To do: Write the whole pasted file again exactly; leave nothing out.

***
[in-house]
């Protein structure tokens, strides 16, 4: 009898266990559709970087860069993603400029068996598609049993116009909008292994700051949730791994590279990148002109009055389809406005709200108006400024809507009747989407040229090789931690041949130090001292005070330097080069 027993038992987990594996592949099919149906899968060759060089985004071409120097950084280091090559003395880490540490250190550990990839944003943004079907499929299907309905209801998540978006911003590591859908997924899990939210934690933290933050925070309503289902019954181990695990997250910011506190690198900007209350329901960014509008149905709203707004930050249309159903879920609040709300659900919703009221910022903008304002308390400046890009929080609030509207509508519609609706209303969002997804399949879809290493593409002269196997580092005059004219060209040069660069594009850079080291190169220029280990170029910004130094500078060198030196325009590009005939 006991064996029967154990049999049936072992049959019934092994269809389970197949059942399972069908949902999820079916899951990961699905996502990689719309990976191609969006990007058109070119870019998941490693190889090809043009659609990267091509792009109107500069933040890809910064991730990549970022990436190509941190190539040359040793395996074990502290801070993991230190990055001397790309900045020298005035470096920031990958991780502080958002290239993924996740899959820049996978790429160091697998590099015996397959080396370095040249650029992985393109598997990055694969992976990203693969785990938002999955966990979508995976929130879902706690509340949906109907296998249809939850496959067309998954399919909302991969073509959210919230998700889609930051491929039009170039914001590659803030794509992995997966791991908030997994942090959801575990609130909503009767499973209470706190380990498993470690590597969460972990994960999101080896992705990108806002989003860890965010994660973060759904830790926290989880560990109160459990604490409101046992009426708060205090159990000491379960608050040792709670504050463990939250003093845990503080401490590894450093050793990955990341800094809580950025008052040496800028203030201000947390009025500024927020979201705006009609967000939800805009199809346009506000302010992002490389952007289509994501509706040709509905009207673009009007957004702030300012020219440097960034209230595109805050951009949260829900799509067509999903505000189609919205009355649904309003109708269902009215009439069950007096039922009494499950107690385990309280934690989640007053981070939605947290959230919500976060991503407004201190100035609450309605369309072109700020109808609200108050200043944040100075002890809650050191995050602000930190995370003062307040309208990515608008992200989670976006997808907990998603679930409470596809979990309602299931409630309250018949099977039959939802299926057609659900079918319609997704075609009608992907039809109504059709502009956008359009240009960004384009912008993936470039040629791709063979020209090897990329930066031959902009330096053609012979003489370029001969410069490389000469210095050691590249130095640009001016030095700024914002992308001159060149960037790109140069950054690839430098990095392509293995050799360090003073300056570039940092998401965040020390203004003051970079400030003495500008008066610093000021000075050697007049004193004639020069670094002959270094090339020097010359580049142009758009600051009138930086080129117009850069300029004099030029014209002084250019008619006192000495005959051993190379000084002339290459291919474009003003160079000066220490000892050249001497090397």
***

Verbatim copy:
[in-house]
């Protein structure tokens, strides 16, 4: 009898266990559709970087860069993603400029068996598609049993116009909008292994700051949730791994590279990148002109009055389809406005709200108006400024809507009747989407040229090789931690041949130090001292005070330097080069 027993038992987990594996592949099919149906899968060759060089985004071409120097950084280091090559003395880490540490250190550990990839944003943004079907499929299907309905209801998540978006911003590591859908997924899990939210934690933290933050925070309503289902019954181990695990997250910011506190690198900007209350329901960014509008149905709203707004930050249309159903879920609040709300659900919703009221910022903008304002308390400046890009929080609030509207509508519609609706209303969002997804399949879809290493593409002269196997580092005059004219060209040069660069594009850079080291190169220029280990170029910004130094500078060198030196325009590009005939 006991064996029967154990049999049936072992049959019934092994269809389970197949059942399972069908949902999820079916899951990961699905996502990689719309990976191609969006990007058109070119870019998941490693190889090809043009659609990267091509792009109107500069933040890809910064991730990549970022990436190509941190190539040359040793395996074990502290801070993991230190990055001397790309900045020298005035470096920031990958991780502080958002290239993924996740899959820049996978790429160091697998590099015996397959080396370095040249650029992985393109598997990055694969992976990203693969785990938002999955966990979508995976929130879902706690509340949906109907296998249809939850496959067309998954399919909302991969073509959210919230998700889609930051491929039009170039914001590659803030794509992995997966791991908030997994942090959801575990609130909503009767499973209470706190380990498993470690590597969460972990994960999101080896992705990108806002989003860890965010994660973060759904830790926290989880560990109160459990604490409101046992009426708060205090159990000491379960608050040792709670504050463990939250003093845990503080401490590894450093050793990955990341800094809580950025008052040496800028203030201000947390009025500024927020979201705006009609967000939800805009199809346009506000302010992002490389952007289509994501509706040709509905009207673009009007957004702030300012020219440097960034209230595109805050951009949260829900799509067509999903505000189609919205009355649904309003109708269902009215009439069950007096039922009494499950107690385990309280934690989640007053981070939605947290959230919500976060991503407004201190100035609450309605369309072109700020109808609200108050200043944040100075002890809650050191995050602000930190995370003062307040309208990515608008992200989670976006997808907990998603679930409470596809979990309602299931409630309250018949099977039959939802299926057609659900079918319609997704075609009608992907039809109504059709502009956008359009240009960004384009912008993936470039040629791709063979020209090897990329930066031959902009330096053609012979003489370029001969410069490389000469210095050691590249130095640009001016030095700024914002992308001159060149960037790109140069950054690839430098990095392509293995050799360090003073300056570039940092998401965040020390203004003051970079400030003495500008008066610093000021000075050697007049004193004639020069670094002959270094090339020097010359580049142009758009600051009138930086080129117009850069300029004099030029014209002084250019008619006192000495005959051993190379000084002339290459291919474009003003160079000066220490000892050249001497090397």